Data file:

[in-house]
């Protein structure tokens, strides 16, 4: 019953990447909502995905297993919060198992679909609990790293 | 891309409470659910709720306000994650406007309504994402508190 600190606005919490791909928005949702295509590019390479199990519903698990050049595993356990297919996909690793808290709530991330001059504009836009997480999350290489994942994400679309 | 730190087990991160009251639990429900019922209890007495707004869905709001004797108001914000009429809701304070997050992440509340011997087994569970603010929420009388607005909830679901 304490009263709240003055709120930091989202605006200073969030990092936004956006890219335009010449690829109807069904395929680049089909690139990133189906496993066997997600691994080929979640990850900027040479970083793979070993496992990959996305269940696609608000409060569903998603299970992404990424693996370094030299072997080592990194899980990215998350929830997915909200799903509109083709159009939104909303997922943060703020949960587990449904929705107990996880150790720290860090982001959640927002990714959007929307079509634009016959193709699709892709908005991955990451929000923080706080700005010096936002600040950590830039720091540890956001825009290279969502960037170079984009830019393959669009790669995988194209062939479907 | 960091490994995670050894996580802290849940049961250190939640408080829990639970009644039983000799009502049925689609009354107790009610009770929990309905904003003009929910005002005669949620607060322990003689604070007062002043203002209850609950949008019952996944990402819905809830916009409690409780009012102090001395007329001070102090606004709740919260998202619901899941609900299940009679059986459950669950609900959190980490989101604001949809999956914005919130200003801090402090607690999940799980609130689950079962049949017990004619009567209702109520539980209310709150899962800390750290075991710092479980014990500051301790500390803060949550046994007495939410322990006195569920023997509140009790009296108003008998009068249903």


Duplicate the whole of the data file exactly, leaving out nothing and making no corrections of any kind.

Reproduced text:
[in-house]
């Protein structure tokens, strides 16, 4: 019953990447909502995905297993919060198992679909609990790293 | 891309409470659910709720306000994650406007309504994402508190 600190606005919490791909928005949702295509590019390479199990519903698990050049595993356990297919996909690793808290709530991330001059504009836009997480999350290489994942994400679309 | 730190087990991160009251639990429900019922209890007495707004869905709001004797108001914000009429809701304070997050992440509340011997087994569970603010929420009388607005909830679901 304490009263709240003055709120930091989202605006200073969030990092936004956006890219335009010449690829109807069904395929680049089909690139990133189906496993066997997600691994080929979640990850900027040479970083793979070993496992990959996305269940696609608000409060569903998603299970992404990424693996370094030299072997080592990194899980990215998350929830997915909200799903509109083709159009939104909303997922943060703020949960587990449904929705107990996880150790720290860090982001959640927002990714959007929307079509634009016959193709699709892709908005991955990451929000923080706080700005010096936002600040950590830039720091540890956001825009290279969502960037170079984009830019393959669009790669995988194209062939479907 | 960091490994995670050894996580802290849940049961250190939640408080829990639970009644039983000799009502049925689609009354107790009610009770929990309905904003003009929910005002005669949620607060322990003689604070007062002043203002209850609950949008019952996944990402819905809830916009409690409780009012102090001395007329001070102090606004709740919260998202619901899941609900299940009679059986459950669950609900959190980490989101604001949809999956914005919130200003801090402090607690999940799980609130689950079962049949017990004619009567209702109520539980209310709150899962800390750290075991710092479980014990500051301790500390803060949550046994007495939410322990006195569920023997509140009790009296108003008998009068249903």